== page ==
MUMBAI, India — On the eve of the first anniversary of the deadly terrorist attacks that paralyzed Mumbai for 60 terrifying hours, groups across the city held vigils, calling for police reform and painting murals to remember the 166 killed.
On Nov. 26, 2008, 10 Pakistan-based gunmen fanned out across the Indian financial capital, shooting up luxury hotels, a major train station and other sites, as police and military struggled for nearly three days to regain control. Seven men were charged Wednesday in Pakistan for their roles in the assault.
Two nongovernmental groups brought 100 people together so they could paint a stretch of wall in south Mumbai where the attacks were focused.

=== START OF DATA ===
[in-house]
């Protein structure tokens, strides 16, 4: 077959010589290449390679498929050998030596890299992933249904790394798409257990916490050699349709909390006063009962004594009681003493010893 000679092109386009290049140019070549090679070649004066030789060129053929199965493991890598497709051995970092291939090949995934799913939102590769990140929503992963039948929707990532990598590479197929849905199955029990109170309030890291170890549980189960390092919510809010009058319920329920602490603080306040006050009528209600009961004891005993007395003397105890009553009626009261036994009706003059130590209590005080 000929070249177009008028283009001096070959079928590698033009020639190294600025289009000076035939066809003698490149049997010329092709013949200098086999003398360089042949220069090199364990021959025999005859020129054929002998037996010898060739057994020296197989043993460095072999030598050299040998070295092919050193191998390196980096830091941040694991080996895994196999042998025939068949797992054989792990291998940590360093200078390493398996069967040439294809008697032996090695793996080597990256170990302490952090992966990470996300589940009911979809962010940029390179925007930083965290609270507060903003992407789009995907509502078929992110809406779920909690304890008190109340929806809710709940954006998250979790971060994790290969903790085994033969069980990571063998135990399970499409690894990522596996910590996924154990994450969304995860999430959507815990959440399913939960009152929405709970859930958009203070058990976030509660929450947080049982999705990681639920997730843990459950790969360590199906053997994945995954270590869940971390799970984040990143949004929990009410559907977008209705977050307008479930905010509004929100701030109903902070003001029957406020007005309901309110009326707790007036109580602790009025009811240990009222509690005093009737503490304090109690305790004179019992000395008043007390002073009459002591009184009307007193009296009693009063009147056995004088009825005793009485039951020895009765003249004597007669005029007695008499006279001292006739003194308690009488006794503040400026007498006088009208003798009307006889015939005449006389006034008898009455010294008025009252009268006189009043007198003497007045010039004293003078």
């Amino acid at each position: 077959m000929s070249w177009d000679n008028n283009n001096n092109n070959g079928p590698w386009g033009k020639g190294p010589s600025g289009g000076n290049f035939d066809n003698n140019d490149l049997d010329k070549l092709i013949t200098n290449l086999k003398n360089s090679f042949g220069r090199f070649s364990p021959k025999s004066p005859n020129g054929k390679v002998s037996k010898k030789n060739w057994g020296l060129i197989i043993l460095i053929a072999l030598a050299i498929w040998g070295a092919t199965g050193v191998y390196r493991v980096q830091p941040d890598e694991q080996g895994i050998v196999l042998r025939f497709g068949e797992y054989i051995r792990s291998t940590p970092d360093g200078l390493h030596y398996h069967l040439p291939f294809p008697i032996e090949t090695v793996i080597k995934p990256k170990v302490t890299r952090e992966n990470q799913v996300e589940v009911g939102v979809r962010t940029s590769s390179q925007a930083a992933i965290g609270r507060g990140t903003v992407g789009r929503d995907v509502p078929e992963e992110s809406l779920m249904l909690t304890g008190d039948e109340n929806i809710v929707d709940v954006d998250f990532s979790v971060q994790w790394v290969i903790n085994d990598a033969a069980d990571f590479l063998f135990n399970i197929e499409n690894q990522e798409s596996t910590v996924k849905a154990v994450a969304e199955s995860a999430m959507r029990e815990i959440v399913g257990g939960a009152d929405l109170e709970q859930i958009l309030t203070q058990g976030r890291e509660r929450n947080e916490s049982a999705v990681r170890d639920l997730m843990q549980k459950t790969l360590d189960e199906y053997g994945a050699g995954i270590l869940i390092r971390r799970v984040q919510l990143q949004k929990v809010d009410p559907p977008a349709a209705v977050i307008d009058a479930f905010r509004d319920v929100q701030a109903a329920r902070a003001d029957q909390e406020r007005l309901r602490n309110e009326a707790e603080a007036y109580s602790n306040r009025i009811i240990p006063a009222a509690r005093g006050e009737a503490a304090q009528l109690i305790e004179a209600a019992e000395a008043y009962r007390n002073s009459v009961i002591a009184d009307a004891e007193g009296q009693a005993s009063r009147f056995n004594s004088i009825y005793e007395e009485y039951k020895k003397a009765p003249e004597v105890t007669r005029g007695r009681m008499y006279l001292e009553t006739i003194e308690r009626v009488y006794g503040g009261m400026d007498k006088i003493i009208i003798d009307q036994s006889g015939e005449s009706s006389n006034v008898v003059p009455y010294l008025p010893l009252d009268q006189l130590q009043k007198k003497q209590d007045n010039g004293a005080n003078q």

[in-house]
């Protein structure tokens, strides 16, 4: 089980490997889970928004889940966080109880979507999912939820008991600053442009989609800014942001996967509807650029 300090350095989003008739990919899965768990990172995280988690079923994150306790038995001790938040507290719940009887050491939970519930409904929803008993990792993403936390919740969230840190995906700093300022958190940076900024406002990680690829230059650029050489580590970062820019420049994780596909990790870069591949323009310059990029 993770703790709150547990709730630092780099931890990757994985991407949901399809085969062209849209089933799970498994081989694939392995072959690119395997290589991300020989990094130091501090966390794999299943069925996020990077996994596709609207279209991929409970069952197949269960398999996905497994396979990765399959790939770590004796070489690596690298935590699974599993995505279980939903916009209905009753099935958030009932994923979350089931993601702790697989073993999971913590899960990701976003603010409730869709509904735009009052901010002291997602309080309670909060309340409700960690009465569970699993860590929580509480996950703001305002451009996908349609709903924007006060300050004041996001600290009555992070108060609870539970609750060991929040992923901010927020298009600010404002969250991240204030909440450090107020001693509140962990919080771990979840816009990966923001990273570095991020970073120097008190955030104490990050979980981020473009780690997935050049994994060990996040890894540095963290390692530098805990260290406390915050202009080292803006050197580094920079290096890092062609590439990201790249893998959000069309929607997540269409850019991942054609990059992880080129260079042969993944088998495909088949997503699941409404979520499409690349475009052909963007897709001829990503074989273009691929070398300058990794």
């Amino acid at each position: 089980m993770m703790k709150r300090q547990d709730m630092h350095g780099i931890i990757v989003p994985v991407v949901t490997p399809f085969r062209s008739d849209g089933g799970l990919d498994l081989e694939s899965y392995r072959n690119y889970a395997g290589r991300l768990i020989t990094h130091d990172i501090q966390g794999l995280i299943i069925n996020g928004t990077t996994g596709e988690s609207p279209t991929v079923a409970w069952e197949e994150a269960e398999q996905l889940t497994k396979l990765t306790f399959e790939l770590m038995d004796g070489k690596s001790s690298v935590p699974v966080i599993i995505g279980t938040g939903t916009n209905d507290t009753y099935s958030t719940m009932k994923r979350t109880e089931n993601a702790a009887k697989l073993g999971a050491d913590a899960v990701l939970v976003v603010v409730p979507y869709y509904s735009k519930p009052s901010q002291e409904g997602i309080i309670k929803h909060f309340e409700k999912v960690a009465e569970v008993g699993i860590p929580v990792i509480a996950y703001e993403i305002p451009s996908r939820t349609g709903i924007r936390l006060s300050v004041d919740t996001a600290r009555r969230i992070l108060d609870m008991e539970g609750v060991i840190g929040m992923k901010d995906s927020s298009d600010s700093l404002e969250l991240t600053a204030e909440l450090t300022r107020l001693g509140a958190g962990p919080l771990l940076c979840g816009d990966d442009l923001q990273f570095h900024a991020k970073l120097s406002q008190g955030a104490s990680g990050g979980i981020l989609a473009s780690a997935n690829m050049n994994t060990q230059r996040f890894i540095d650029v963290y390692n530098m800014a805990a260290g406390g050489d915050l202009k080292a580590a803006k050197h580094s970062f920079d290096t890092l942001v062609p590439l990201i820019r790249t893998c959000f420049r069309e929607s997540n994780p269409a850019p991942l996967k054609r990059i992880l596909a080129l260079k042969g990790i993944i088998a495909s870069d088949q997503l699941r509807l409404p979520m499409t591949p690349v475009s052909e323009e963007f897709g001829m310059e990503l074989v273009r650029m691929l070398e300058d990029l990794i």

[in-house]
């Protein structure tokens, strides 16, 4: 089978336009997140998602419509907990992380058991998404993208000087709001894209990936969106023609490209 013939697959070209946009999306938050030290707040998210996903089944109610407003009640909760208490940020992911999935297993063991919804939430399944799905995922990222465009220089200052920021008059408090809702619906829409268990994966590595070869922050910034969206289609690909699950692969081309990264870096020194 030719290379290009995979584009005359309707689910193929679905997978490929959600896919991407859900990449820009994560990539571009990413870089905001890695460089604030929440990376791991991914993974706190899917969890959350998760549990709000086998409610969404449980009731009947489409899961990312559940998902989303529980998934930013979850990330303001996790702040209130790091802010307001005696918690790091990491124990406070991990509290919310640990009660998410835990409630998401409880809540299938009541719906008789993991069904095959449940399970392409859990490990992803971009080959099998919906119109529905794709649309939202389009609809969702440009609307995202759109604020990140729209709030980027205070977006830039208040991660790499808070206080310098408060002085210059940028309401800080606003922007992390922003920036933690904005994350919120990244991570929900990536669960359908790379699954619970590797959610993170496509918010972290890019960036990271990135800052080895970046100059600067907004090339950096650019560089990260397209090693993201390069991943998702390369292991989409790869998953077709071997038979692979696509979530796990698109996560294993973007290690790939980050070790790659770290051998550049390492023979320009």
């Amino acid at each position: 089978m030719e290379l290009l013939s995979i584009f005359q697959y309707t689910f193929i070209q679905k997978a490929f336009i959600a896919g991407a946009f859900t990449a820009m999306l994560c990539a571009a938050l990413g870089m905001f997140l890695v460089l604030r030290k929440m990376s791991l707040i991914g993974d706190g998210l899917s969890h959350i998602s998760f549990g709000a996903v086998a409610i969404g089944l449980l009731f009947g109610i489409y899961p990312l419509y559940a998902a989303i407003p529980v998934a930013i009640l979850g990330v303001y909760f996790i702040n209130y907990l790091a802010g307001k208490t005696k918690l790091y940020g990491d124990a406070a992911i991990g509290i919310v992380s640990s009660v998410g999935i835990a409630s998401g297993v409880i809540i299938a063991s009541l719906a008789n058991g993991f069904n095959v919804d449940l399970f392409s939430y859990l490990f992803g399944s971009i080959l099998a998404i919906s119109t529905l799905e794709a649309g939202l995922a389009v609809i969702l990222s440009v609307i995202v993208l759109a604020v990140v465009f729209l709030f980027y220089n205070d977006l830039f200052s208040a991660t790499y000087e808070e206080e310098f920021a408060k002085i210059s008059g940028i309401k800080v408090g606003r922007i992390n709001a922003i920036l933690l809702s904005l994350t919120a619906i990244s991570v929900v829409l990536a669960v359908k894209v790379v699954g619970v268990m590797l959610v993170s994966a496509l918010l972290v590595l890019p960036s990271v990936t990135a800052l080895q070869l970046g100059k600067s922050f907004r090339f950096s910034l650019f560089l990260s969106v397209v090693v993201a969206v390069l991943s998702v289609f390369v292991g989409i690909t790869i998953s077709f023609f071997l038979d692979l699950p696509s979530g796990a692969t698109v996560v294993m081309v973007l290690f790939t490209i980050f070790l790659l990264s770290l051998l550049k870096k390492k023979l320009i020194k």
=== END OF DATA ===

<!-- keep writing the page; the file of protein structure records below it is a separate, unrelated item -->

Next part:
"We want to make sure 26-11 is not just forgotten,” said Shaina NC, one of the organizers.
Schoolgirls left red handprints on the wall. Someone painted "I (heart symbol) Mumbai” in big letters. A man left the words "Wake up govt” in red paint. A woman in a black chador wrote in small block letters: "We forget what they were dying for.”
Police, who were criticized for being poorly trained and underarmed, are using the anniversary to showcase security improvements made over the last year.
Camouflaged armored vehicles and bright yellow boats — part of Mumbai’s new $27.7 million plan to beef up security — rumbled up Marine Drive on Wednesday morning, rehearsing for a parade today. Meanwhile, further police reform is urged.